Want to progress faster? Get feedback!

By November 3, 2016Uncategorized
feedback

Want to progress faster? Get feedback!

Feedback is essential to making progress on your goals. We talked about how important immediate feedback was for the high-performance state of flow. It is nearly impossible to improve without feedback. It’s like learning to play an instrument without hearing the sound it makes. There are countless examples of the power of feedback. Studies have found that people who weigh themselves regularly lose more weight (New advice for weight loss: Get on the scale every day). Gartner found that companies that are data driven, getting feedback about their products continually from users, have 2x the market capitalization of their non-data driven counterparts. The concepts of lean startup are driven by a build-measure-learn feedback loop. Lean startup allows startups to test market fit quickly and adjust continually. Another example of feedback is in real-time systems. The reason an autopilot works on a car or a plane is that its sense and control loop runs fast enough to maneuver the vehicle.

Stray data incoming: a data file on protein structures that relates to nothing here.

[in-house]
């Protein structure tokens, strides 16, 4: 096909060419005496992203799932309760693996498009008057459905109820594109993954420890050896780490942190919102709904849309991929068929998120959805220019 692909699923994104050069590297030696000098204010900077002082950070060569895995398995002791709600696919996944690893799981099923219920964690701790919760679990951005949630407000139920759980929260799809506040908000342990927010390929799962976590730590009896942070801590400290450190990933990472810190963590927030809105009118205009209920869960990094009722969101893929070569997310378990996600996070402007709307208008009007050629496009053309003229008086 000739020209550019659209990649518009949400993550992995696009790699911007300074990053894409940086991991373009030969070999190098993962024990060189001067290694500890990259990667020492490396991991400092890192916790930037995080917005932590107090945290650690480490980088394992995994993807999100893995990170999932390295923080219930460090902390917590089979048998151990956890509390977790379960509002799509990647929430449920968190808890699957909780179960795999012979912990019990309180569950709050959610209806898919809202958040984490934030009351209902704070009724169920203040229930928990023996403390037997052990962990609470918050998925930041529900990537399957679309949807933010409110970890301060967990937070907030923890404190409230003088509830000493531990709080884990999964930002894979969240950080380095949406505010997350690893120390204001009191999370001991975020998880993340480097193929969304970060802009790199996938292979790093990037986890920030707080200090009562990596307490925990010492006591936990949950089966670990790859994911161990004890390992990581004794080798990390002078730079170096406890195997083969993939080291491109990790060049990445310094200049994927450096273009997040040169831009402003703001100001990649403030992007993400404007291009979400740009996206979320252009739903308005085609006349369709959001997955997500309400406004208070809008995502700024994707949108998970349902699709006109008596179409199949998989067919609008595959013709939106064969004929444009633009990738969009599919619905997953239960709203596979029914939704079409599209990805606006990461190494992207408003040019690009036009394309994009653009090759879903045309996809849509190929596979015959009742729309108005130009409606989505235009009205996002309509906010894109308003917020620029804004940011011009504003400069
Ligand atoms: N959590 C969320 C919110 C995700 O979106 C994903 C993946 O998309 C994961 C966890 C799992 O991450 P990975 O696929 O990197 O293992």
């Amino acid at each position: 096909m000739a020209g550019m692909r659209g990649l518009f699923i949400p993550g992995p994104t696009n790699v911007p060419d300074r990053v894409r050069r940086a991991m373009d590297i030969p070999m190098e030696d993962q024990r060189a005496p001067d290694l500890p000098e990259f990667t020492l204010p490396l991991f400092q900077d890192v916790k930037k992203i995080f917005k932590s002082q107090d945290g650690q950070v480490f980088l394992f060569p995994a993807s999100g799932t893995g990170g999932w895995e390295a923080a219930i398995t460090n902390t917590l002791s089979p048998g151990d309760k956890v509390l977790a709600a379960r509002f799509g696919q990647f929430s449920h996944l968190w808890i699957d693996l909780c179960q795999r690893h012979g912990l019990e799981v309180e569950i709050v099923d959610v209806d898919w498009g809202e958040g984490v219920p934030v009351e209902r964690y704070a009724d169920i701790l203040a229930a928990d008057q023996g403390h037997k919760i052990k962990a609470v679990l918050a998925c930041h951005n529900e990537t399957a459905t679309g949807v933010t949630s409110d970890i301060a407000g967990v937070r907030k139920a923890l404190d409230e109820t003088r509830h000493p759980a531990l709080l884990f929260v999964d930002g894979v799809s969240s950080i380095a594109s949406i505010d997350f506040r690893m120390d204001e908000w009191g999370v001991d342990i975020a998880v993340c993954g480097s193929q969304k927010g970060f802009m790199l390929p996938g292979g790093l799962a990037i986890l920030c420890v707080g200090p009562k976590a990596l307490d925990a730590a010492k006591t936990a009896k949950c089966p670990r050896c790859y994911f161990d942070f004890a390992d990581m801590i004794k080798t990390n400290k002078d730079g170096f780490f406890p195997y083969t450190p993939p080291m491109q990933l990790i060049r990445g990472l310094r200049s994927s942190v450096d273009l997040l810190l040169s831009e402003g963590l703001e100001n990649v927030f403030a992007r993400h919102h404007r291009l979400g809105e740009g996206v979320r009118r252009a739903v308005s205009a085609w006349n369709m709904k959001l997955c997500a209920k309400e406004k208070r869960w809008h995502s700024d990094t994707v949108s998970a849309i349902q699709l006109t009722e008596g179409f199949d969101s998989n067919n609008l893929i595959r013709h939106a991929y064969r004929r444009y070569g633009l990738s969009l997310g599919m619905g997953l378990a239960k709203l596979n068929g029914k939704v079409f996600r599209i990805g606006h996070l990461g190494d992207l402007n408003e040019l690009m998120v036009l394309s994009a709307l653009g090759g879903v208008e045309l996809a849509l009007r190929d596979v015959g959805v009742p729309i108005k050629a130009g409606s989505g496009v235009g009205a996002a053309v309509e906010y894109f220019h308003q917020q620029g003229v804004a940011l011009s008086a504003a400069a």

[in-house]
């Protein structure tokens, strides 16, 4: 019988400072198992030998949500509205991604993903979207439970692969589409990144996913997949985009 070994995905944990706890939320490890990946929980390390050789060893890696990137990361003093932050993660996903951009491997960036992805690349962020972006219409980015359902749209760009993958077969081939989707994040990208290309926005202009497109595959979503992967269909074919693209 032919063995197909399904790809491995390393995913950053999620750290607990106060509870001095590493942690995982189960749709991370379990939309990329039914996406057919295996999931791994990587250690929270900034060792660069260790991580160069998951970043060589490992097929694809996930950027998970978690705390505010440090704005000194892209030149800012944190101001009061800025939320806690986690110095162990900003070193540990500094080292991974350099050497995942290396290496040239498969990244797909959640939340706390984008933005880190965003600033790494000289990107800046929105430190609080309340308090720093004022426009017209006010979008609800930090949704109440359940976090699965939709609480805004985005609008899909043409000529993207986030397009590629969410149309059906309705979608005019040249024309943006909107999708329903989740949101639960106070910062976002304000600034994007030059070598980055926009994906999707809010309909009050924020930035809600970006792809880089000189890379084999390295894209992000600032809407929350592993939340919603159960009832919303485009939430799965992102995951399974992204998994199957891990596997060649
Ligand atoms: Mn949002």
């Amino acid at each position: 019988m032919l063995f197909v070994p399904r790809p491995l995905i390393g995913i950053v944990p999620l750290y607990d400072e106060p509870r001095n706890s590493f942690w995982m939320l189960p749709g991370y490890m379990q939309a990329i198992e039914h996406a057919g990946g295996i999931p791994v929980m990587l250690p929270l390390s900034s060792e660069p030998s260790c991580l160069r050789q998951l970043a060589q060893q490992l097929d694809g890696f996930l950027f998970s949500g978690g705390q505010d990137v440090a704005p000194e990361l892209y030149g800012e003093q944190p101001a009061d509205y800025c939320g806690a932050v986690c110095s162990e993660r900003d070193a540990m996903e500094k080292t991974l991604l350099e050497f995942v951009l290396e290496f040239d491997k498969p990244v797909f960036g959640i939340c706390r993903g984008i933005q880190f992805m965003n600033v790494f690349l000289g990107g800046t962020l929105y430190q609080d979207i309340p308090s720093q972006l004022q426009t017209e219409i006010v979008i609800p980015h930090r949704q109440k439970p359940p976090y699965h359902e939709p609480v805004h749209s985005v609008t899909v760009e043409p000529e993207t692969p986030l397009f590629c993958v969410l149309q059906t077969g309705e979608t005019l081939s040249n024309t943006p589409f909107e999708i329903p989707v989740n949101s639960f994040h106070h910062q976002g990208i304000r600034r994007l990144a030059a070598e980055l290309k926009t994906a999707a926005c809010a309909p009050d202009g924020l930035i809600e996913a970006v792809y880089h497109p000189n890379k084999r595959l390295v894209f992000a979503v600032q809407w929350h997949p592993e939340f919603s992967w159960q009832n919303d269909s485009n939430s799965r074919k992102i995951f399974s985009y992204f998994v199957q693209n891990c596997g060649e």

One of the most important things in collecting feedback is deciding what metrics are important. The key is finding metrics that are actionable. If you do nothing different, then why collect the data? Said another way, if you don’t know what to do with the data, don’t collect it. I find it best to have rules for my metrics, like “if this happens, then do that.” If you can’t think of a rule, then you are probably not collecting the right thing.

Another important skill for getting feedback is seeking it from others. That can be your customers, your mentors, or anybody. A very common customer metric is the Net Promoter Score (NPS), which measures how likely your customers would recommend a product to others. Research has found that NPS is the best indicator of growth trend. Tools like Survey Monkey make it easy to create online surveys. Richard Branson is famous for seeking feedback and advice from his employees. He simply says, “I am not sure; what do you think?” That empowers his employees to engage and make a difference. The fastest way to end candid feedback is to argue or discredit the feedback. When you request and get feedback, there are only three acceptable responses:

  • Tell me more.
  • Please give me another example.
  • Thank you.

So, design feedback loops for your goals and always be gracious to those generous enough to give you their feedback.

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